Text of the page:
Monday, September 5

Revisiting PR Moments: From Mr. Media Training

Every month, Brad Phillips, president of Phillips Media Relations, picks five video media disasters and highlights them at Mr. Media Training. I've read his blog before (worth subscribing to), but was new to his media disaster series.

It's a great concept. And yet, his five worst video media disasters (all of which are political) merit deeper discussion, at least for the month of August.

Here's a recap of his picks and some additional commentary on what he might have hit and missed. And, I've included a few suggestions that could easily have bumped out some of his other contenders.

Brad Phillips' Five Worst Video Media Disasters: August 2011

5. Christine O’Donnell Walks Off Piers Morgan

O'DonnellChristine O’Donnell certainly deserved to be on the list. In fact, I had previously written some commentary about the walk off. While I agree with Phillips in his assessment that the interview was predictable and O’Donnell ought to have been more prepared, the entire event becomes a wash. Piers Morgan's line of questioning for every candidate has become boorish. And Phillips also missed the line of questioning that led up to the walk off. The sound bite that made the rounds was only part of the story.



4. Charlie Rangel’s “Pretty Girl”

RangelI agree with Phillips, and would probably move this up. While Rep. Charles Rangel (D-NY) was growing frustrated with the interruptions from Laura Ingraham, sitting in for Bill O’Reilly, he crossed the line with a quip that she was a just a "pretty girl." Like O’Donnell, Rangel ought to have better prepared for the format. Even when O’Reilly is on, it's not uncommon for hosts and interviewees to talk over the guest. And, for the life of me, I can't think of a single reason to elevate a gender comment.




3. Mitt Romney: Corporations are People, My Friend

RomneyThere has been plenty of discussion over Mitt Romney's recent response to hecklers. When Romney mentioned he didn't want to raise taxes on people, someone yelled out "corporations." Romney addressed it by saying corporations are people (meaning: corporations employ people, fund 401ks and pensions, and aren't all big business). It wasn't well received. Phillips might be right to include it on the list, but only as a bonus. Romney can overcome the quip as long as he can craft a more palatable way to explain the truth behind it. He also has to understand why people feel that way: big corporate executive bonuses and largely abused tax incentives.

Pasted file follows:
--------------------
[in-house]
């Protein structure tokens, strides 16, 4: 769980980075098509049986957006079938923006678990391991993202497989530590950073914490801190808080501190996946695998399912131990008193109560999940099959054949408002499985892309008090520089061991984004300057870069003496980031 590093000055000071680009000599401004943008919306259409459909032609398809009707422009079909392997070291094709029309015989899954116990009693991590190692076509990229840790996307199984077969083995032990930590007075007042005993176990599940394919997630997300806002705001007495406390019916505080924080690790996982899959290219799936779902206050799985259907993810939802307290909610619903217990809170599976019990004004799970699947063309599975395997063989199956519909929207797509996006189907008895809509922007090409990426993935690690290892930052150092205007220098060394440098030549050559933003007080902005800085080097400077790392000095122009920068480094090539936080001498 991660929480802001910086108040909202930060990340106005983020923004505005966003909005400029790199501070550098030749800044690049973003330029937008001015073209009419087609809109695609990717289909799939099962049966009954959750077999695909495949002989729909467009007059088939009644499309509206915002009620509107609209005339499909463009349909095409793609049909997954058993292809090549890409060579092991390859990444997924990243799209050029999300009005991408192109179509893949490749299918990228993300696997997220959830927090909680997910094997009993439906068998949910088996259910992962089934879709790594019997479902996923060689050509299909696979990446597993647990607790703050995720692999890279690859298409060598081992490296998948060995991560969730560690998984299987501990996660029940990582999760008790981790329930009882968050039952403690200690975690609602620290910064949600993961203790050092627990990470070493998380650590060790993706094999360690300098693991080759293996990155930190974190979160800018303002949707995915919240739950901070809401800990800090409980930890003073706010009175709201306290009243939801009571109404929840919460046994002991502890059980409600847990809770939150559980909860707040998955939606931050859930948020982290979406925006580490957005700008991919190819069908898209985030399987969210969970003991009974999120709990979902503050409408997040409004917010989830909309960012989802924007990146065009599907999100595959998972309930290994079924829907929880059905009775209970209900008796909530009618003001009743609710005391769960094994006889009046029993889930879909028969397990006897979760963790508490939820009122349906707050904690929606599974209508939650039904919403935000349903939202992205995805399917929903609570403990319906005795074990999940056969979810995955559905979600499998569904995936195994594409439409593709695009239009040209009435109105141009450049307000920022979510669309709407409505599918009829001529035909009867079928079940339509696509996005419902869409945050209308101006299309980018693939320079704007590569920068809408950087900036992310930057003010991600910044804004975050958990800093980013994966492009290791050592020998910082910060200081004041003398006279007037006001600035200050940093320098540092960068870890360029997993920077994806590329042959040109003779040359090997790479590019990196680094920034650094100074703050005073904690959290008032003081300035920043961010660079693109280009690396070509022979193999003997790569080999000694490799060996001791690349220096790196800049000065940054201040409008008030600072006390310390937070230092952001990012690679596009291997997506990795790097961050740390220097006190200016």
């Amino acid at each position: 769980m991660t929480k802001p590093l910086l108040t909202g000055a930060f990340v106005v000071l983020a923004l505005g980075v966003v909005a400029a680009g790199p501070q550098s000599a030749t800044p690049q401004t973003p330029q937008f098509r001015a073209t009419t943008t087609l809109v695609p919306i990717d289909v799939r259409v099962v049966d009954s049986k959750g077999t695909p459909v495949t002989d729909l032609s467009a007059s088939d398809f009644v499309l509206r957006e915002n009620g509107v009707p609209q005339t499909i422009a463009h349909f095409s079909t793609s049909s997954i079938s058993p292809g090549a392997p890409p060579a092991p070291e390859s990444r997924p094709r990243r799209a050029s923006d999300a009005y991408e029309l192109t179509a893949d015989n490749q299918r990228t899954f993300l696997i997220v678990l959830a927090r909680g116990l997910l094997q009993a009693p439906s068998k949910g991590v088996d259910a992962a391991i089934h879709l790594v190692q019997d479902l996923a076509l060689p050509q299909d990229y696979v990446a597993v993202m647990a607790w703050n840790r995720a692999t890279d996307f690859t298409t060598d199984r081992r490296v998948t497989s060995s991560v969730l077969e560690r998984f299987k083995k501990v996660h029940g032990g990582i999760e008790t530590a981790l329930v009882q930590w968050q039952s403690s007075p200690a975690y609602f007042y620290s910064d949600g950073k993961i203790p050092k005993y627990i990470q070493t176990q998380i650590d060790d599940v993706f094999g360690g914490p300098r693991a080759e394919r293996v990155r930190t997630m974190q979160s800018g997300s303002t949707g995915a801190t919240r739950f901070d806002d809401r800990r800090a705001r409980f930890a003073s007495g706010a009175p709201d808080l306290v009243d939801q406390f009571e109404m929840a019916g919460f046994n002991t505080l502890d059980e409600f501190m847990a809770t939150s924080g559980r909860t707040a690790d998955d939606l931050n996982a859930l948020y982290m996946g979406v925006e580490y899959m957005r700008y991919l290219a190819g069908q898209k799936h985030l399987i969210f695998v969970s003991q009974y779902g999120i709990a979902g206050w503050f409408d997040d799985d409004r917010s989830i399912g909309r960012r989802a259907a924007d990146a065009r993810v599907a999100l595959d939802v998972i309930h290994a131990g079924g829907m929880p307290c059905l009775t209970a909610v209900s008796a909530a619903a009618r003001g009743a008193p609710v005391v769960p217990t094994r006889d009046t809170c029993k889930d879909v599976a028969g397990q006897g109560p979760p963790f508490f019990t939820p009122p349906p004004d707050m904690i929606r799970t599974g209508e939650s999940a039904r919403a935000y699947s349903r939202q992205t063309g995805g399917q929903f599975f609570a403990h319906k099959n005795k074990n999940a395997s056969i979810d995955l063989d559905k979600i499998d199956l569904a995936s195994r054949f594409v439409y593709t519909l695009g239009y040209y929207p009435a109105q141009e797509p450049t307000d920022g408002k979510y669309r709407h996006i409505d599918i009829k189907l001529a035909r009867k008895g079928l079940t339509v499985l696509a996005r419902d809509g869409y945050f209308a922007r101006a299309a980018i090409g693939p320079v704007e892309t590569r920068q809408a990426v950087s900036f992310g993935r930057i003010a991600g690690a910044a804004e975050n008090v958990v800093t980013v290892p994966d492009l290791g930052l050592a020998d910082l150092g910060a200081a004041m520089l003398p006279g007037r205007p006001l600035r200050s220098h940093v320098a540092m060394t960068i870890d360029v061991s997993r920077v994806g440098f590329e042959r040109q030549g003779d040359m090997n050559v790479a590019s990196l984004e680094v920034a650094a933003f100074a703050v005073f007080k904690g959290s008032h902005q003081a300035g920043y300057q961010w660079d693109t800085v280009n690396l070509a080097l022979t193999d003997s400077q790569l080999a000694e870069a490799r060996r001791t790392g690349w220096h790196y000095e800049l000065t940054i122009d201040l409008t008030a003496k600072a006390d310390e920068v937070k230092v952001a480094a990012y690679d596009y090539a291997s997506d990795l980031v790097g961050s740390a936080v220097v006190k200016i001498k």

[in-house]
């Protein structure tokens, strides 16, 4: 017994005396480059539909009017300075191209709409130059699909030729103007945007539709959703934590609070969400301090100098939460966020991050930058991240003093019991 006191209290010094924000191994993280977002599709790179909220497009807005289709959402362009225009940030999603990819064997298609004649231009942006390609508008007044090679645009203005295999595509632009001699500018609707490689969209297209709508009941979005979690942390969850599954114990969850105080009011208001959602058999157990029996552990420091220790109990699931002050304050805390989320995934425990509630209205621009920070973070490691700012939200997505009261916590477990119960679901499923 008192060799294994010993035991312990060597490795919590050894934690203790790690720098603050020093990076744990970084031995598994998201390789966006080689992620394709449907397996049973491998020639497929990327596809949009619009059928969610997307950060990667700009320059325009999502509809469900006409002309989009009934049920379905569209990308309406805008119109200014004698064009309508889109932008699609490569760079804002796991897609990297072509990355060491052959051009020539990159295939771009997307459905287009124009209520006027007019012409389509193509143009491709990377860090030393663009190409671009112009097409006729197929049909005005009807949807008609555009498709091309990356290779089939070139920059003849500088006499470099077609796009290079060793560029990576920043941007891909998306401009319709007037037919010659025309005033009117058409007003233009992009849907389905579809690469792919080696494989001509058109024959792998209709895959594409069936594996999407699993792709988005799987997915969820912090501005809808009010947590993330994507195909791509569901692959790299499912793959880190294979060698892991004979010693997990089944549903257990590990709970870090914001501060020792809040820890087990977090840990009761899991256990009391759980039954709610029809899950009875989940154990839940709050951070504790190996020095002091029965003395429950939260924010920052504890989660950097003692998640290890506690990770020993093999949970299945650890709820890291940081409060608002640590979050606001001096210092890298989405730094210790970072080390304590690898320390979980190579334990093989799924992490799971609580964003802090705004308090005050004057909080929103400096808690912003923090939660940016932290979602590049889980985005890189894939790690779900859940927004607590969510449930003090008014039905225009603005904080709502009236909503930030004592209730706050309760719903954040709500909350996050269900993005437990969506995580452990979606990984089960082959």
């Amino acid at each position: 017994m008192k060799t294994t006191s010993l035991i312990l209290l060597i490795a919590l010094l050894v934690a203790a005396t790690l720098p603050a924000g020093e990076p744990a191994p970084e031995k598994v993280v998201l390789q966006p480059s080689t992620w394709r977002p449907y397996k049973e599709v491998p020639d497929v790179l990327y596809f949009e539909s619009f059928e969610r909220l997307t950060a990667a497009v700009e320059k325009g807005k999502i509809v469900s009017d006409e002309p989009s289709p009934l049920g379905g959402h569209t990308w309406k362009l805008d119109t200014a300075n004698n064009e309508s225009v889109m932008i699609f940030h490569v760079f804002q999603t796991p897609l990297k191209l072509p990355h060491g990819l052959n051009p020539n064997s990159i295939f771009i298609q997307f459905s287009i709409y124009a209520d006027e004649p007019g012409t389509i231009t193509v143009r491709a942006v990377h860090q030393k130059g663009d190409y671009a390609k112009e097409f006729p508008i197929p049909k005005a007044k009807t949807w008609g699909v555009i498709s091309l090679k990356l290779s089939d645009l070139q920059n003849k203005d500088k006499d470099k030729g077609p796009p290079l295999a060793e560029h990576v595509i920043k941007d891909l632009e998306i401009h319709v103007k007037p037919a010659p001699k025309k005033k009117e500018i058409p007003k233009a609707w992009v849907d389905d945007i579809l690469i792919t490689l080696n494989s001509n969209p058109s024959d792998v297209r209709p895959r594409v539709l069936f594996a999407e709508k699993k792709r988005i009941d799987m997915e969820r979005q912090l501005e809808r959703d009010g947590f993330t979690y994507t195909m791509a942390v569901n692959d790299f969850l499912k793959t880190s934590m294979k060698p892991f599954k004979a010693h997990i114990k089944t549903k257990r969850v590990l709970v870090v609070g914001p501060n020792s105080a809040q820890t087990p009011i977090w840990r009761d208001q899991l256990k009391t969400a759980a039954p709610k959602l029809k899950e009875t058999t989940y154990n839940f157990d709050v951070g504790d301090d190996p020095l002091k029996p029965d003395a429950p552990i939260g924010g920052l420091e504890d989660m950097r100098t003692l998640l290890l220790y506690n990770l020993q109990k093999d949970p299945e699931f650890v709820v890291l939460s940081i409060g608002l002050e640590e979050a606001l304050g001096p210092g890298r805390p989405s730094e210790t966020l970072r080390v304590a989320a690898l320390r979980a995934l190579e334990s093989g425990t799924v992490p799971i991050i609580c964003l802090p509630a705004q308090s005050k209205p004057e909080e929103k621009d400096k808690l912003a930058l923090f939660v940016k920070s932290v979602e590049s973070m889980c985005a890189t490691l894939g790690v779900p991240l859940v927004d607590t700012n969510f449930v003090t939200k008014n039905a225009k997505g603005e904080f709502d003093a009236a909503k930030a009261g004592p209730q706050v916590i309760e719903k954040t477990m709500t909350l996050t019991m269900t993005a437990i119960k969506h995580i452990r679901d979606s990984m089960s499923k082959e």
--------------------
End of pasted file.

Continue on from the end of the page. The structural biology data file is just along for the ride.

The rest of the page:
2. Joe Biden Endorses China’s One Child Policy

BidenMost people know know that Vice President Joe Biden was sent abroad to placate China. It has led to several embarrassments, including one where journalists were literally forced out of a room before he had finished speaking. This off-script comment was another because Biden found common ground by comparing America's retirement challenges to those that China may face with their "one child" policy. This media moment is easily number one because it comes nowhere close to America's sentiment and further illustrates how agreeable this administration has become. Some things are better left unsaid.


1. Rick Perry Threatens a Public Official

PerryRick Perry's remarks about Fed Chairman Ben Bernanke were largely blown out of proportion, especially given there are plenty of respected people who said the best service Bernanke could do for our country is to resign. Steve Forbes even said Bernanke must go. Most reasonable people also know that Perry was just talking tough and not necessarily calling for acts of violence or charges of treason. More than that, I disagree with Phillips that we have entered a post-Giffords world. On the contrary, listening to Rep. Andre Carson (D-Ind.) and others, including the president at times, such rhetoric is alive and well (sadly).


Bonus. Al Sharpton Will Much About That Will Be Committed. Or Something.

Long story short, the bonus is amusing but hardly a worst media moment. While it might be worth a chuckle, Al Sharpton was obviously teleprompter tongue tied in the worst possible way. It's forgettable despite being funny. There were better picks.

For replacements, consider Al Gore's odd comparison of civil rights leaders and climate change proponents, especially because he prepared it. Look to Rep. Michele Bachmann (R-Minn.) for several more prepared gaffes, including one that suggested the Soviet Union was rising along with China and India. And last but not least, Rep. Andre Carson being the newest citizen vilifier to make headlines.

All in all, Phillips did a fine job. From my perspective, he was three for five as long as we swap some rankings and recognize Morgan as boorish. Those three also have the best lessons of the bunch too: prepare for the obvious questions, trying to discredit someone over gender only discredits you, and sacrificing pride is forgettable as long as you stand firm on values.
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